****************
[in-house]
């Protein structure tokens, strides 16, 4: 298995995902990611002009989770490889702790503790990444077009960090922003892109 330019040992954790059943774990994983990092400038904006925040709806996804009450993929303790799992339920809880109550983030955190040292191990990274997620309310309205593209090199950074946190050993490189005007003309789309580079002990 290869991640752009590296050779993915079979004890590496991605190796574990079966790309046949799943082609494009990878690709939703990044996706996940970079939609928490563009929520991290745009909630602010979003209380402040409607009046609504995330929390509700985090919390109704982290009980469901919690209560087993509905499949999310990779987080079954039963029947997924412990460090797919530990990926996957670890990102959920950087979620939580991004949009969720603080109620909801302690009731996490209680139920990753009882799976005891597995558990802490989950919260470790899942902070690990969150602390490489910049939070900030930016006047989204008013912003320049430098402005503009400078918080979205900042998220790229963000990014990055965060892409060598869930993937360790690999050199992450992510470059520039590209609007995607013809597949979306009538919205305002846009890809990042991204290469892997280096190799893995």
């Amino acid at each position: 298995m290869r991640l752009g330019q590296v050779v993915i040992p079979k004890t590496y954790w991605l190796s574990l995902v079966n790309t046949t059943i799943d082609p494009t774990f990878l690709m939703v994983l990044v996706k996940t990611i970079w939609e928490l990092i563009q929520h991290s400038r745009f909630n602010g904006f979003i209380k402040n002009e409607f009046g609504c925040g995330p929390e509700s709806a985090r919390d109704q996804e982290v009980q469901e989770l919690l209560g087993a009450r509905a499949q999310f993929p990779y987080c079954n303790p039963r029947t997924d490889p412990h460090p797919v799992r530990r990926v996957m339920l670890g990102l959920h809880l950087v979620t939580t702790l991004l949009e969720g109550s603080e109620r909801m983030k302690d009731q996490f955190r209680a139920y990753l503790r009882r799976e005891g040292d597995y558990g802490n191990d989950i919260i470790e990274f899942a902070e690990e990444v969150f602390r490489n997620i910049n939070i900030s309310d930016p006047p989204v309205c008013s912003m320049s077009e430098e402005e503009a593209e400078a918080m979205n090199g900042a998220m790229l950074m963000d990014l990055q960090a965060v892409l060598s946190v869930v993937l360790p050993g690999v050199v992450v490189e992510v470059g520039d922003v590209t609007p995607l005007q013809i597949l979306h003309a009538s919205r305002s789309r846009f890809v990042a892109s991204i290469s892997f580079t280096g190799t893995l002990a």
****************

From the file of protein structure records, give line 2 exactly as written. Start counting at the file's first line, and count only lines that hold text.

């Protein structure tokens, strides 16, 4: 298995995902990611002009989770490889702790503790990444077009960090922003892109 330019040992954790059943774990994983990092400038904006925040709806996804009450993929303790799992339920809880109550983030955190040292191990990274997620309310309205593209090199950074946190050993490189005007003309789309580079002990 290869991640752009590296050779993915079979004890590496991605190796574990079966790309046949799943082609494009990878690709939703990044996706996940970079939609928490563009929520991290745009909630602010979003209380402040409607009046609504995330929390509700985090919390109704982290009980469901919690209560087993509905499949999310990779987080079954039963029947997924412990460090797919530990990926996957670890990102959920950087979620939580991004949009969720603080109620909801302690009731996490209680139920990753009882799976005891597995558990802490989950919260470790899942902070690990969150602390490489910049939070900030930016006047989204008013912003320049430098402005503009400078918080979205900042998220790229963000990014990055965060892409060598869930993937360790690999050199992450992510470059520039590209609007995607013809597949979306009538919205305002846009890809990042991204290469892997280096190799893995």